Outsiders, monsters and freaks have regularly been cast as heroes or anti-heroes in everything from comic books such as The X-Men and The Doom Patrol to Clive Barker's Nightbreed. But Guillermo del Toro's sequel Hellboy II: The Golden Army marks the first time that I thought a film's monsters were put on too high a pedestal. It might be crazy to say so, but the fact that no humans are allowed to measure up to del Toro's magnificent monsters in Hellboy II just rubbed me the wrong way.
For starters, when some unlucky human members of B.P.R.D. get devoured by calcium-eating 'tooth fairies' while on a hazardous mission, their grisly demises are barely given a glance. At least the Red Shirts on Star Trek were granted the final dignity of a "He's dead, Jim!" but when these expendables in Hellboy II meet their nasty end while fighting to their last breath against enemies they're not equipped to handle, it doesn't even merit a mention. I wouldn't expect the movie to stop for a funeral but when the climax of this scene - which involves the selfless sacrifice of at least two people - depicts Hellboy seizing the opportunity to reveal himself to the world and turn himself into an instant celebrity, his actions come across as obnoxious and self-serving.
And Jeffrey Tambor's beleaguered B.P.R.D. bureaucrat Tom Manning returns only to be made out to be an even less sympathetic character this time around! I haven't seen the original Hellboy since I watched it in the theaters but I seem to recall that this character was allowed a moment of redemption towards the climax where he was shown to have some heroic or redeeming qualities. That's not the case here. Now he's a complete ass who hides behind regulations and resents his responsibility to the defiant, unmanageable Hellboy. Usually with a character like this - the officious, book-keeping, rule-observing suck-up - there's a point where we're given a glimpse of their better qualities. But in Hellboy II, Manning remains a jerk right to the end. We also learn that the only other prominent human character from the first Hellboy (2004) - the plain but decent Agent Myers (Rupert Evans) - has been shipped off to the white wastelands of Antarctica courtesy of Hellboy himself.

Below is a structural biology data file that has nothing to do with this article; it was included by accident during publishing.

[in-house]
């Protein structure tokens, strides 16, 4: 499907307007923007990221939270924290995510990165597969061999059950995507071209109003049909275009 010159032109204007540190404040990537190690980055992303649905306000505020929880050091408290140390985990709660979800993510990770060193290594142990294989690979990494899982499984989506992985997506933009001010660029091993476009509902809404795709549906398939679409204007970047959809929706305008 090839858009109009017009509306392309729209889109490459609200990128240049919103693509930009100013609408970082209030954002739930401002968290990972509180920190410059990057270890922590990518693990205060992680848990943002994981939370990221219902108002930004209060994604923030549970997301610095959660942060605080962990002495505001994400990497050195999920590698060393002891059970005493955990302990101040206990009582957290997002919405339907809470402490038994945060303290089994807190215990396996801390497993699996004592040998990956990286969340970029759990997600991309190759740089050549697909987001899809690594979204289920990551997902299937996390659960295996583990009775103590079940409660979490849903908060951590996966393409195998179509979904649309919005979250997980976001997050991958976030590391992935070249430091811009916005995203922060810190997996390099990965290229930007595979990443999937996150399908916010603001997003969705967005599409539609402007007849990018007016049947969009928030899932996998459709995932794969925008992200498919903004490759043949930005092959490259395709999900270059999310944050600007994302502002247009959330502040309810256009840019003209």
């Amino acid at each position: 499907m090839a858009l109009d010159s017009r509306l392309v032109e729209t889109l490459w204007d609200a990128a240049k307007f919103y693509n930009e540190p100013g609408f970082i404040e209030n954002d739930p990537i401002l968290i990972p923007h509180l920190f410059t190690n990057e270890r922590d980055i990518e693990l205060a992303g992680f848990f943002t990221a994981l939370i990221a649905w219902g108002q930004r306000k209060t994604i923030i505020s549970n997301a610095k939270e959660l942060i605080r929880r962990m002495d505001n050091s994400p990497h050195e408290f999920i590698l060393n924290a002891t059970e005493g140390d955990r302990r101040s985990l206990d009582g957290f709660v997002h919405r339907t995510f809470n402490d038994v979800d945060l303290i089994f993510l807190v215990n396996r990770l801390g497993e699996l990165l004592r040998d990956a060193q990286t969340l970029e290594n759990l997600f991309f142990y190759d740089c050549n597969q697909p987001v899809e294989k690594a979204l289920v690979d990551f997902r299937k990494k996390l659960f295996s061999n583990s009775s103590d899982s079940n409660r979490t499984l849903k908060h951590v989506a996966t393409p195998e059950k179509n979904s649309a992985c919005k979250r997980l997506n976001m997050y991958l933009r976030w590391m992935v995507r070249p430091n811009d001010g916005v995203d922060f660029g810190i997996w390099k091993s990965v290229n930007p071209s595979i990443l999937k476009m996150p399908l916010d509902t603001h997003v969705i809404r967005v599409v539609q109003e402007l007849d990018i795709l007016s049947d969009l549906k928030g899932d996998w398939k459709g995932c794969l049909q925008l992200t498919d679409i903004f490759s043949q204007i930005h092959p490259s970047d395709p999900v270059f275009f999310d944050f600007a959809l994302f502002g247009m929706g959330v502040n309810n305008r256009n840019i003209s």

All of Hellboy and co.'s brushes with the world at large in Hellboy II are sour. And while del Toro makes this out to be humanity's fault, I don't quite buy it. When there's a sprawling battle in the middle of a city street with Hellboy against an Earth elemental, Hellboy rescues an infant but instead of taking the nearest opportunity to leave the baby in safer arms, Hellboy carries the baby with him throughout a battle that sees him scaling a building and dodging enormous tentacles that threaten to turn the building he's on into rubble. And while the baby stays unharmed, it's hard not to sympathize with the frantic mother and angry crowd that greets Hellboy after he's won the battle and returns the child.
I mean, when a mother sees her weeks-old child hauled up the side of a building by a demon, I can definitely understand gratitude not being the first response - especially when that baby didn't have to be taken along for the ride. I can't fault that character's reaction at all but I think that del Toro really wants the audience to be stung - or even outraged - by the hostility that Hellboy and co. have to endure.
Yes, what gall this woman has to be so uncool! Maybe the next time this mother sees a demon wrap her baby in its tail and climb five stories up a building, she'll keep the demon's feelings in mind before making a scene.
In Hellboy II, del Toro's monsters have very human traits - their actions are often selfish, boorish, immature and self-destructive - but yet their needs, desires and the mistakes they make in pursuit of them are continually excused as justified passions while ordinary people are small-minded, fearful and bitter.
It's true that humankind isn't always pretty but you shouldn't need gills, a second head or a set of satanic horns to rate some sympathy or respect.